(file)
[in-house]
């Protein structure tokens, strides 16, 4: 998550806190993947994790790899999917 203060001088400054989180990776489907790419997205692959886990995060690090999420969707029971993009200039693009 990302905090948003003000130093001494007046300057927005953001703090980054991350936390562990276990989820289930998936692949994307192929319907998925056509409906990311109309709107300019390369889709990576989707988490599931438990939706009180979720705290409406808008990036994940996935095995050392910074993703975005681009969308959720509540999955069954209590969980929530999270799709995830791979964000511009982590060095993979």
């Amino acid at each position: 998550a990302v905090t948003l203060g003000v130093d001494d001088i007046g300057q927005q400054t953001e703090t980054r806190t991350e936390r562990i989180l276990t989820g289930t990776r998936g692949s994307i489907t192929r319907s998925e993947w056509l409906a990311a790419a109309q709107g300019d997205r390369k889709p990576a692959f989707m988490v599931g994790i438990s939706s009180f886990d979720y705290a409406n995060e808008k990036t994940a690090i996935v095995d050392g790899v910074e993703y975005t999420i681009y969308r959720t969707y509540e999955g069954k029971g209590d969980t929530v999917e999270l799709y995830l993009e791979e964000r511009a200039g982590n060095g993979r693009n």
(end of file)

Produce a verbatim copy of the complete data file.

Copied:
[in-house]
């Protein structure tokens, strides 16, 4: 998550806190993947994790790899999917 203060001088400054989180990776489907790419997205692959886990995060690090999420969707029971993009200039693009 990302905090948003003000130093001494007046300057927005953001703090980054991350936390562990276990989820289930998936692949994307192929319907998925056509409906990311109309709107300019390369889709990576989707988490599931438990939706009180979720705290409406808008990036994940996935095995050392910074993703975005681009969308959720509540999955069954209590969980929530999270799709995830791979964000511009982590060095993979």
């Amino acid at each position: 998550a990302v905090t948003l203060g003000v130093d001494d001088i007046g300057q927005q400054t953001e703090t980054r806190t991350e936390r562990i989180l276990t989820g289930t990776r998936g692949s994307i489907t192929r319907s998925e993947w056509l409906a990311a790419a109309q709107g300019d997205r390369k889709p990576a692959f989707m988490v599931g994790i438990s939706s009180f886990d979720y705290a409406n995060e808008k990036t994940a690090i996935v095995d050392g790899v910074e993703y975005t999420i681009y969308r959720t969707y509540e999955g069954k029971g209590d969980t929530v999917e999270l799709y995830l993009e791979e964000r511009a200039g982590n060095g993979r693009n």